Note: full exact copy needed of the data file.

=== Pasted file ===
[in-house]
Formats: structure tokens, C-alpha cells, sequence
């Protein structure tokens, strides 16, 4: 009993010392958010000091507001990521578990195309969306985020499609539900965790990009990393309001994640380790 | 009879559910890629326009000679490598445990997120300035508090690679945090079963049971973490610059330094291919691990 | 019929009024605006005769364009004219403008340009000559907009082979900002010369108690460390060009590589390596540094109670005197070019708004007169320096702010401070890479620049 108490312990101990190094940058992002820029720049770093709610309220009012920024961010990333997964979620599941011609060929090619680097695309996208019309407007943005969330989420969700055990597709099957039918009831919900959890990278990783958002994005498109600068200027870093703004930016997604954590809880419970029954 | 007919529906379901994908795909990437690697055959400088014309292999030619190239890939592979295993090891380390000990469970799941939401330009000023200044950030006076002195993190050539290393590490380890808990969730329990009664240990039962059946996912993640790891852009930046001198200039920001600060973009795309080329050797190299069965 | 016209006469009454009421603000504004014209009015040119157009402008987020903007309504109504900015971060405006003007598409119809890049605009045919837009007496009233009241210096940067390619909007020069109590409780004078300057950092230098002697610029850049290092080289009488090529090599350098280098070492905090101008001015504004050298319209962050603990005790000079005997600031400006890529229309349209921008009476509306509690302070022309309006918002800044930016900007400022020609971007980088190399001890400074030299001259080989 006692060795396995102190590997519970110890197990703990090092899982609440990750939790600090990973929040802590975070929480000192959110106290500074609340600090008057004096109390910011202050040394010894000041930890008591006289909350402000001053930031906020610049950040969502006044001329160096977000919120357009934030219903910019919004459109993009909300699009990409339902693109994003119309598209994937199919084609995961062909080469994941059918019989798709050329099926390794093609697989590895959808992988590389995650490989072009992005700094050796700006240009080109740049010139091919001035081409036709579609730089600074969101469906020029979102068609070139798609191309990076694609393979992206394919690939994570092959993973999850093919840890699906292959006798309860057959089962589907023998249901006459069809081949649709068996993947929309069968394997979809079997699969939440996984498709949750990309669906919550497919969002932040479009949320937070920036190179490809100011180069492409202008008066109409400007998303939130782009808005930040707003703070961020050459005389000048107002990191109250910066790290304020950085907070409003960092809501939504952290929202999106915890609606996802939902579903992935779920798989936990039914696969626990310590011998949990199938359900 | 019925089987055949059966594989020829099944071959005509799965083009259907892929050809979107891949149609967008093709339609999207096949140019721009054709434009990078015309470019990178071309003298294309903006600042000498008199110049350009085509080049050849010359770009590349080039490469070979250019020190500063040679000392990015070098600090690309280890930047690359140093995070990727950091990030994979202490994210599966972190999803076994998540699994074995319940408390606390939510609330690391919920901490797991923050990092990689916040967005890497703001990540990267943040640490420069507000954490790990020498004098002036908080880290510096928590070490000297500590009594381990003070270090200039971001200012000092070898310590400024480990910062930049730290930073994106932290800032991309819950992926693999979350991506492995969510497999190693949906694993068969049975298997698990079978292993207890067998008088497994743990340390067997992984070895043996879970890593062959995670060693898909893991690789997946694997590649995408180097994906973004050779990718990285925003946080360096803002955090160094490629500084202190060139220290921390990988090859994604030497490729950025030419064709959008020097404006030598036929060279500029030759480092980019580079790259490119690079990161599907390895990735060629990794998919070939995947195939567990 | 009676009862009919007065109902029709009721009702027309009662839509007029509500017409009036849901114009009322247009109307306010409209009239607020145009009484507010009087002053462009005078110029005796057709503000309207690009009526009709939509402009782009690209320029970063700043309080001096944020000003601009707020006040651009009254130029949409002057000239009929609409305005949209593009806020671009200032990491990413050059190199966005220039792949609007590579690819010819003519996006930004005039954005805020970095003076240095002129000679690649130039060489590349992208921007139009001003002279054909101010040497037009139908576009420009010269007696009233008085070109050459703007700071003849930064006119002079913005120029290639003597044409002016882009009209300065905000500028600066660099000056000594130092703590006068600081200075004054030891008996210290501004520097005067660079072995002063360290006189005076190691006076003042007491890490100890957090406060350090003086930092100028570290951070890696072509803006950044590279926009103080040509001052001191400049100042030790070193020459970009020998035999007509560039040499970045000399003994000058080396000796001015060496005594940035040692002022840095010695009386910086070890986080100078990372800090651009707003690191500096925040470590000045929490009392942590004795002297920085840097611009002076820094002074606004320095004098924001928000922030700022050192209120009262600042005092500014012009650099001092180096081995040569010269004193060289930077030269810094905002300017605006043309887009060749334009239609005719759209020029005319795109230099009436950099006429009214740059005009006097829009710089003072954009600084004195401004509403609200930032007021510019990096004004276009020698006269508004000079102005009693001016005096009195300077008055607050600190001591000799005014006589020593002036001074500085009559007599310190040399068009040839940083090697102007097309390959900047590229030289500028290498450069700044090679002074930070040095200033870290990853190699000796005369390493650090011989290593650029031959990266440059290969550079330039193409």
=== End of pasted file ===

[in-house]
Formats: structure tokens, C-alpha cells, sequence
């Protein structure tokens, strides 16, 4: 009993010392958010000091507001990521578990195309969306985020499609539900965790990009990393309001994640380790 | 009879559910890629326009000679490598445990997120300035508090690679945090079963049971973490610059330094291919691990 | 019929009024605006005769364009004219403008340009000559907009082979900002010369108690460390060009590589390596540094109670005197070019708004007169320096702010401070890479620049 108490312990101990190094940058992002820029720049770093709610309220009012920024961010990333997964979620599941011609060929090619680097695309996208019309407007943005969330989420969700055990597709099957039918009831919900959890990278990783958002994005498109600068200027870093703004930016997604954590809880419970029954 | 007919529906379901994908795909990437690697055959400088014309292999030619190239890939592979295993090891380390000990469970799941939401330009000023200044950030006076002195993190050539290393590490380890808990969730329990009664240990039962059946996912993640790891852009930046001198200039920001600060973009795309080329050797190299069965 | 016209006469009454009421603000504004014209009015040119157009402008987020903007309504109504900015971060405006003007598409119809890049605009045919837009007496009233009241210096940067390619909007020069109590409780004078300057950092230098002697610029850049290092080289009488090529090599350098280098070492905090101008001015504004050298319209962050603990005790000079005997600031400006890529229309349209921008009476509306509690302070022309309006918002800044930016900007400022020609971007980088190399001890400074030299001259080989 006692060795396995102190590997519970110890197990703990090092899982609440990750939790600090990973929040802590975070929480000192959110106290500074609340600090008057004096109390910011202050040394010894000041930890008591006289909350402000001053930031906020610049950040969502006044001329160096977000919120357009934030219903910019919004459109993009909300699009990409339902693109994003119309598209994937199919084609995961062909080469994941059918019989798709050329099926390794093609697989590895959808992988590389995650490989072009992005700094050796700006240009080109740049010139091919001035081409036709579609730089600074969101469906020029979102068609070139798609191309990076694609393979992206394919690939994570092959993973999850093919840890699906292959006798309860057959089962589907023998249901006459069809081949649709068996993947929309069968394997979809079997699969939440996984498709949750990309669906919550497919969002932040479009949320937070920036190179490809100011180069492409202008008066109409400007998303939130782009808005930040707003703070961020050459005389000048107002990191109250910066790290304020950085907070409003960092809501939504952290929202999106915890609606996802939902579903992935779920798989936990039914696969626990310590011998949990199938359900 | 019925089987055949059966594989020829099944071959005509799965083009259907892929050809979107891949149609967008093709339609999207096949140019721009054709434009990078015309470019990178071309003298294309903006600042000498008199110049350009085509080049050849010359770009590349080039490469070979250019020190500063040679000392990015070098600090690309280890930047690359140093995070990727950091990030994979202490994210599966972190999803076994998540699994074995319940408390606390939510609330690391919920901490797991923050990092990689916040967005890497703001990540990267943040640490420069507000954490790990020498004098002036908080880290510096928590070490000297500590009594381990003070270090200039971001200012000092070898310590400024480990910062930049730290930073994106932290800032991309819950992926693999979350991506492995969510497999190693949906694993068969049975298997698990079978292993207890067998008088497994743990340390067997992984070895043996879970890593062959995670060693898909893991690789997946694997590649995408180097994906973004050779990718990285925003946080360096803002955090160094490629500084202190060139220290921390990988090859994604030497490729950025030419064709959008020097404006030598036929060279500029030759480092980019580079790259490119690079990161599907390895990735060629990794998919070939995947195939567990 | 009676009862009919007065109902029709009721009702027309009662839509007029509500017409009036849901114009009322247009109307306010409209009239607020145009009484507010009087002053462009005078110029005796057709503000309207690009009526009709939509402009782009690209320029970063700043309080001096944020000003601009707020006040651009009254130029949409002057000239009929609409305005949209593009806020671009200032990491990413050059190199966005220039792949609007590579690819010819003519996006930004005039954005805020970095003076240095002129000679690649130039060489590349992208921007139009001003002279054909101010040497037009139908576009420009010269007696009233008085070109050459703007700071003849930064006119002079913005120029290639003597044409002016882009009209300065905000500028600066660099000056000594130092703590006068600081200075004054030891008996210290501004520097005067660079072995002063360290006189005076190691006076003042007491890490100890957090406060350090003086930092100028570290951070890696072509803006950044590279926009103080040509001052001191400049100042030790070193020459970009020998035999007509560039040499970045000399003994000058080396000796001015060496005594940035040692002022840095010695009386910086070890986080100078990372800090651009707003690191500096925040470590000045929490009392942590004795002297920085840097611009002076820094002074606004320095004098924001928000922030700022050192209120009262600042005092500014012009650099001092180096081995040569010269004193060289930077030269810094905002300017605006043309887009060749334009239609005719759209020029005319795109230099009436950099006429009214740059005009006097829009710089003072954009600084004195401004509403609200930032007021510019990096004004276009020698006269508004000079102005009693001016005096009195300077008055607050600190001591000799005014006589020593002036001074500085009559007599310190040399068009040839940083090697102007097309390959900047590229030289500028290498450069700044090679002074930070040095200033870290990853190699000796005369390493650090011989290593650029031959990266440059290969550079330039193409």